Not since Dany Bahar-era Lotus have we seen a car company's boss stand in front of so many design studies and concept cars that map out its future.
But that was then-Lotus and this is today's Akio Toyoda, announcing 30 Lexus and Toyota battery-electric cars by 2030, so you can bet that it won't all end in unfulfilled pipe dream. It does, though, represent a significant step change in Toyota's outlook. The company quietly had BEVs coming, but its outward focus also majored on hybrid technology and hydrogen. Now it thinks it will sell three and a half million BEVs per year by 2030, rather than two million.
I still think the future is more nuanced than some electricity salespeople will have you believe. Hydrogen is coming for domestic heating, and shipping and airliners won't be able to go carbon-neutral without it. Once the infrastructure is in place, you might as well use it. where high-mile, low-downtime automotive circumstances dictate. But I get the impression that Toyota is surprised by the rapidity of customer acceptance of BEV use and needs people to know that it's on board. If that little MR2-shaped thing is a part of it, colour me intrigued.
I wonder if Toyota's bods aren't the only group of people who are surprised by the pace of customer BEV adoption.
Up to December, some 162,000 new BEVs had been sold in the UK in 2021 - up 90% on the year before in what was otherwise a pretty lean year for all manufacturers.
As I write, the British government has just unexpectedly cut the grant for electric car purchases from £2500 to £1500 and limited it to those listed at less than £32,000, rather than £35,000.
The government clearly doesn't think customers need incentivising with cash to join the BEV revolution, especially given that it might need that cash itself.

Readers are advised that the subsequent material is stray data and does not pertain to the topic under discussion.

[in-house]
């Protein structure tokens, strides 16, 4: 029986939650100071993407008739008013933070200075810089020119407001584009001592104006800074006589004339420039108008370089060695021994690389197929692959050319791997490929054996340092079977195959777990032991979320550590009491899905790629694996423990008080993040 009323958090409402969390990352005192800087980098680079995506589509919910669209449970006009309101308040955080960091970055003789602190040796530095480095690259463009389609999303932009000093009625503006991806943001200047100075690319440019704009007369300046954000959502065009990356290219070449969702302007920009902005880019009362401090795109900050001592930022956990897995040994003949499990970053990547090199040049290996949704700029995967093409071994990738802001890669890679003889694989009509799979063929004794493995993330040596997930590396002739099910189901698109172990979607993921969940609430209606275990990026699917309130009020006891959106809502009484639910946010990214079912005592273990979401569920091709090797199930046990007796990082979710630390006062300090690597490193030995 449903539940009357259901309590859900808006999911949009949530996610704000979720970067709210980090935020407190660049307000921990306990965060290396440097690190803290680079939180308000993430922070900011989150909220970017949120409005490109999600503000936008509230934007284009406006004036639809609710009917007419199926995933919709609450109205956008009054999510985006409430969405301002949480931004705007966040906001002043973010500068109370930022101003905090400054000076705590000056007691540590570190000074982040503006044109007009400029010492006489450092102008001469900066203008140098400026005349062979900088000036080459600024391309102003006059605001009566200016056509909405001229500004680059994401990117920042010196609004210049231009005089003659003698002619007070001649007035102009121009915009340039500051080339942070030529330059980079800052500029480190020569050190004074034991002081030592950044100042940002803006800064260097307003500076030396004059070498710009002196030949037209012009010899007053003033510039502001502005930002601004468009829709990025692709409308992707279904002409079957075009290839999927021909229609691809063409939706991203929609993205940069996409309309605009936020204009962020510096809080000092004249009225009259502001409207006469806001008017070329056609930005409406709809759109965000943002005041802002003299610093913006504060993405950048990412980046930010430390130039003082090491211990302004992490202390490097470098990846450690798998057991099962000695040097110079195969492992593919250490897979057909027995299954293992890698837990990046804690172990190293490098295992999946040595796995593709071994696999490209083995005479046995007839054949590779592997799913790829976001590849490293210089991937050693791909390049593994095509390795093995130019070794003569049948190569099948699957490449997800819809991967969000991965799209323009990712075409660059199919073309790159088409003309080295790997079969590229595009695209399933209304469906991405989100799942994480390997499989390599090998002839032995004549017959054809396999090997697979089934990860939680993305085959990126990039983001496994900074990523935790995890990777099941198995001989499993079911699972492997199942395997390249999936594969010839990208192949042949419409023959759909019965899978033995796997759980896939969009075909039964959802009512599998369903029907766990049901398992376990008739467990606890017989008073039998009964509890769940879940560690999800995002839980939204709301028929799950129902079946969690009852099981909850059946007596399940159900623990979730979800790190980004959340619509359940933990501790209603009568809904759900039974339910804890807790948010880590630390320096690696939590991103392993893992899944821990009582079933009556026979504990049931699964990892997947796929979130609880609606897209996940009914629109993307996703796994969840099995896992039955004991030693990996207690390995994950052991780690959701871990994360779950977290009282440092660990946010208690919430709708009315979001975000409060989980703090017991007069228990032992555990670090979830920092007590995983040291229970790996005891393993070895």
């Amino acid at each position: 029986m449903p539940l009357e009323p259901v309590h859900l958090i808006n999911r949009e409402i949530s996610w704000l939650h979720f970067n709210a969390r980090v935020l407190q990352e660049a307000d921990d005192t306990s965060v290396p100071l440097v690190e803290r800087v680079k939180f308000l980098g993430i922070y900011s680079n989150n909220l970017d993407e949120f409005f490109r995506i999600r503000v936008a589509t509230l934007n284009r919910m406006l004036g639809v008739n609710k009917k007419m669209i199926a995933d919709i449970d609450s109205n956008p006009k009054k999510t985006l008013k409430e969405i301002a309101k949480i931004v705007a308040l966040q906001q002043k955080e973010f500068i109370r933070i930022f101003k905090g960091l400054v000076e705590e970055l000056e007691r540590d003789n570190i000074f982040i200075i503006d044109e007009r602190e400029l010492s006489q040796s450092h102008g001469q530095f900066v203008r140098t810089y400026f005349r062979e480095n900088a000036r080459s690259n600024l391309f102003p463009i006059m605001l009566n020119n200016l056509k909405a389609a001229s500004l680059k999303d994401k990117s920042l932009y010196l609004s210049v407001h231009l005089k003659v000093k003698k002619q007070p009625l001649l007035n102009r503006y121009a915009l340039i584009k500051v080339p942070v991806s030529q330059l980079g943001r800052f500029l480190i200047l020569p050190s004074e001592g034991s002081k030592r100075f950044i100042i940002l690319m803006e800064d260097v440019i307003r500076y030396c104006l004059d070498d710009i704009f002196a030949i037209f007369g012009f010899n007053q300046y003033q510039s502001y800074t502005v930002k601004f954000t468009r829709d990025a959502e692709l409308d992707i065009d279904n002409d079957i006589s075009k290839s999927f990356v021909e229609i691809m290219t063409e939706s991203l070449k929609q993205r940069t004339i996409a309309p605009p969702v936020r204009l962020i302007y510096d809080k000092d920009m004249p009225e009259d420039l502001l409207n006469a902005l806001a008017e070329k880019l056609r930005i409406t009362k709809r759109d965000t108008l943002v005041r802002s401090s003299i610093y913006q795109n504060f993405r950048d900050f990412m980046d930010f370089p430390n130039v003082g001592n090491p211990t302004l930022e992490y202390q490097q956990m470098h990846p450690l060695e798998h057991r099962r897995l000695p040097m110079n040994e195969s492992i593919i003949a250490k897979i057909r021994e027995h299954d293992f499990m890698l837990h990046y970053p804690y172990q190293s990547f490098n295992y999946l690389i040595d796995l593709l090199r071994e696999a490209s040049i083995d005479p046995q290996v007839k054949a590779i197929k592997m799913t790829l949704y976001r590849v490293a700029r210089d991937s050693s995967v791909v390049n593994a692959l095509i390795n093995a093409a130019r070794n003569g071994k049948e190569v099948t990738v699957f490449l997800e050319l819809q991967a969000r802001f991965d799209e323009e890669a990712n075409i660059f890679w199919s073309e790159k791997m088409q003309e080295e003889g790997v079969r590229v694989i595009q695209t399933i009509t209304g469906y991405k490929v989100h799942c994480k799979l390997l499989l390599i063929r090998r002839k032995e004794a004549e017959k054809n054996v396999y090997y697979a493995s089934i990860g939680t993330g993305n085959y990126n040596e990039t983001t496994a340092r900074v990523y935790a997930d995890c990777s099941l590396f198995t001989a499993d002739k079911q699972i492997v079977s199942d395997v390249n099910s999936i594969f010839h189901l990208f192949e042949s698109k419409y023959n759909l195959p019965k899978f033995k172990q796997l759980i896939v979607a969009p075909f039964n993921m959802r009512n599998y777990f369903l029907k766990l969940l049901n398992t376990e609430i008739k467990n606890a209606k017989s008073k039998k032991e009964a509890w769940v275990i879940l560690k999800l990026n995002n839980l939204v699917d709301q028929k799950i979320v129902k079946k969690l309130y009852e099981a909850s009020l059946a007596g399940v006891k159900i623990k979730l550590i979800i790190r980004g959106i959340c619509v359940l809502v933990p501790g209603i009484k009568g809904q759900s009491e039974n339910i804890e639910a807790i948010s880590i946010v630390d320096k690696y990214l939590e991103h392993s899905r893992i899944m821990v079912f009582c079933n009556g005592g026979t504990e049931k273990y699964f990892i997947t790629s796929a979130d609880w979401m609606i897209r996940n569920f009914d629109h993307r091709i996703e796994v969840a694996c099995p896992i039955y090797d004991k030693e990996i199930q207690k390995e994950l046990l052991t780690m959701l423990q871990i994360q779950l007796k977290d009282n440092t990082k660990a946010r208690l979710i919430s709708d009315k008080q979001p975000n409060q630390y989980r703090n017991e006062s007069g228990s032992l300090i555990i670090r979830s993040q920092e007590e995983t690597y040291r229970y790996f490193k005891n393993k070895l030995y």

There's a box on the side of my house that has put 311kWh into an electric car since the start of December at a total cost of £45, of which the Treasury will get only 5%, or £2.25, in VAT.
That's enough to get me 900 miles. If that car were a petrol doing 40mpg, it would have used 106 litres of fuel by now, at perhaps £1.50 a litre, of which 58p would be fuel duty and another 20% on the total would be VAT.
So instead of my £2.25, the Treasury would have taken in £89. The quicker we adopt BEVs, the quicker it's going to notice that shortfall and start wanting it back with some urgency.
The first Autocar issue of the new year, then. This column is in a new place in the magazine as part of a broader redesign, but don't be alarmed by its proximity to the news section: it will still be the same old nonsense.
I'm not one for New Year's resolutions, apart from the one to still never write a listicle. But I do intend to spend more time this year getting my old cars and bikes running and taking them places.
Imp on the move
By now, the Hillman Imp that I bought in October ought to be buzzing along nicely, and my old Volkswagen Beetle should be close to it, too.
I don't know what percentage of the way through the pandemic we are now, but if I've learned anything, it's to use whatever time when I'm not travelling to do something useful and to get out when I can. Hopefully I will see you out there.